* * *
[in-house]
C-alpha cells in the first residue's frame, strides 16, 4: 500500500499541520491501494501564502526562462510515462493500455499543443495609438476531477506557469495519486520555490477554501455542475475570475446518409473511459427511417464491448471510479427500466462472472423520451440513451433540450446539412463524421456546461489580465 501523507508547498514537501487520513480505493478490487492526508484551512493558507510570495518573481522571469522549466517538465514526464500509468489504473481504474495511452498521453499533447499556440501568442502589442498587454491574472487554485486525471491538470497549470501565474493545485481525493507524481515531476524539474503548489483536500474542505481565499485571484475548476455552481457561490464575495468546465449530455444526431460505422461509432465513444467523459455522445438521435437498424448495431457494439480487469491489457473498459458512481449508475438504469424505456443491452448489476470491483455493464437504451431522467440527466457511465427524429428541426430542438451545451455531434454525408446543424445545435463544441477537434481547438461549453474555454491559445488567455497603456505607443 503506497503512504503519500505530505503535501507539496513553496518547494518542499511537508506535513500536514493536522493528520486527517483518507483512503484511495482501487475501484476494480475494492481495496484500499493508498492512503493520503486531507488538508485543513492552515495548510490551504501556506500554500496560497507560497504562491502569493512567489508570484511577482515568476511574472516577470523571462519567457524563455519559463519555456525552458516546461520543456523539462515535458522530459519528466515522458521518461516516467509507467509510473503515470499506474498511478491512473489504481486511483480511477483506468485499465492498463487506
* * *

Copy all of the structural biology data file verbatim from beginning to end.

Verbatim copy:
[in-house]
C-alpha cells in the first residue's frame, strides 16, 4: 500500500499541520491501494501564502526562462510515462493500455499543443495609438476531477506557469495519486520555490477554501455542475475570475446518409473511459427511417464491448471510479427500466462472472423520451440513451433540450446539412463524421456546461489580465 501523507508547498514537501487520513480505493478490487492526508484551512493558507510570495518573481522571469522549466517538465514526464500509468489504473481504474495511452498521453499533447499556440501568442502589442498587454491574472487554485486525471491538470497549470501565474493545485481525493507524481515531476524539474503548489483536500474542505481565499485571484475548476455552481457561490464575495468546465449530455444526431460505422461509432465513444467523459455522445438521435437498424448495431457494439480487469491489457473498459458512481449508475438504469424505456443491452448489476470491483455493464437504451431522467440527466457511465427524429428541426430542438451545451455531434454525408446543424445545435463544441477537434481547438461549453474555454491559445488567455497603456505607443 503506497503512504503519500505530505503535501507539496513553496518547494518542499511537508506535513500536514493536522493528520486527517483518507483512503484511495482501487475501484476494480475494492481495496484500499493508498492512503493520503486531507488538508485543513492552515495548510490551504501556506500554500496560497507560497504562491502569493512567489508570484511577482515568476511574472516577470523571462519567457524563455519559463519555456525552458516546461520543456523539462515535458522530459519528466515522458521518461516516467509507467509510473503515470499506474498511478491512473489504481486511483480511477483506468485499465492498463487506